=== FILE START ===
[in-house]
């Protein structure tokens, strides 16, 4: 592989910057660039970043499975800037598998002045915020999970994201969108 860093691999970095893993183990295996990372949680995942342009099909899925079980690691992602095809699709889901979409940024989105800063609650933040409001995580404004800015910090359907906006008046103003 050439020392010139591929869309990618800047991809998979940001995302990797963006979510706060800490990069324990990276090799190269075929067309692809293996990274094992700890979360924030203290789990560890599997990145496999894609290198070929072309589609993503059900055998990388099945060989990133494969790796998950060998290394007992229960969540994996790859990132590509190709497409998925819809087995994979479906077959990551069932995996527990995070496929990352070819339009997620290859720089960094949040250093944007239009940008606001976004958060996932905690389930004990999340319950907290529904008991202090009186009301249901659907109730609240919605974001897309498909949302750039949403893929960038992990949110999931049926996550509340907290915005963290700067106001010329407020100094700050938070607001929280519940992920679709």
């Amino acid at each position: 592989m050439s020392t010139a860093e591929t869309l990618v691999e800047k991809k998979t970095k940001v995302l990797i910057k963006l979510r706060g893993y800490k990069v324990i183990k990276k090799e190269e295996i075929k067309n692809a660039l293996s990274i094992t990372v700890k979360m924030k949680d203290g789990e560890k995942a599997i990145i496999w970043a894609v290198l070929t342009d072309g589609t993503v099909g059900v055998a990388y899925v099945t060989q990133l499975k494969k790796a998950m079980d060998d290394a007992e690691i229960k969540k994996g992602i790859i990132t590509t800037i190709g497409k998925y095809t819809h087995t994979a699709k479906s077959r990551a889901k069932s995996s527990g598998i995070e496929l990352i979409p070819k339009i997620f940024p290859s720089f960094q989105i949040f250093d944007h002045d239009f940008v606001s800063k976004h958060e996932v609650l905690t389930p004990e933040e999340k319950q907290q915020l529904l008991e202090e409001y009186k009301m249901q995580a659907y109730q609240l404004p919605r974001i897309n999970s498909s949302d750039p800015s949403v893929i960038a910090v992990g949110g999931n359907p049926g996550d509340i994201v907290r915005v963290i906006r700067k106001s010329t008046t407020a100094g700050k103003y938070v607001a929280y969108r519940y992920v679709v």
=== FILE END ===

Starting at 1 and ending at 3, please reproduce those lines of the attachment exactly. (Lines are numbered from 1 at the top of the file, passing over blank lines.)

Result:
[in-house]
């Protein structure tokens, strides 16, 4: 592989910057660039970043499975800037598998002045915020999970994201969108 860093691999970095893993183990295996990372949680995942342009099909899925079980690691992602095809699709889901979409940024989105800063609650933040409001995580404004800015910090359907906006008046103003 050439020392010139591929869309990618800047991809998979940001995302990797963006979510706060800490990069324990990276090799190269075929067309692809293996990274094992700890979360924030203290789990560890599997990145496999894609290198070929072309589609993503059900055998990388099945060989990133494969790796998950060998290394007992229960969540994996790859990132590509190709497409998925819809087995994979479906077959990551069932995996527990995070496929990352070819339009997620290859720089960094949040250093944007239009940008606001976004958060996932905690389930004990999340319950907290529904008991202090009186009301249901659907109730609240919605974001897309498909949302750039949403893929960038992990949110999931049926996550509340907290915005963290700067106001010329407020100094700050938070607001929280519940992920679709």
């Amino acid at each position: 592989m050439s020392t010139a860093e591929t869309l990618v691999e800047k991809k998979t970095k940001v995302l990797i910057k963006l979510r706060g893993y800490k990069v324990i183990k990276k090799e190269e295996i075929k067309n692809a660039l293996s990274i094992t990372v700890k979360m924030k949680d203290g789990e560890k995942a599997i990145i496999w970043a894609v290198l070929t342009d072309g589609t993503v099909g059900v055998a990388y899925v099945t060989q990133l499975k494969k790796a998950m079980d060998d290394a007992e690691i229960k969540k994996g992602i790859i990132t590509t800037i190709g497409k998925y095809t819809h087995t994979a699709k479906s077959r990551a889901k069932s995996s527990g598998i995070e496929l990352i979409p070819k339009i997620f940024p290859s720089f960094q989105i949040f250093d944007h002045d239009f940008v606001s800063k976004h958060e996932v609650l905690t389930p004990e933040e999340k319950q907290q915020l529904l008991e202090e409001y009186k009301m249901q995580a659907y109730q609240l404004p919605r974001i897309n999970s498909s949302d750039p800015s949403v893929i960038a910090v992990g949110g999931n359907p049926g996550d509340i994201v907290r915005v963290i906006r700067k106001s010329t008046t407020a100094g700050k103003y938070v607001a929280y969108r519940y992920v679709v």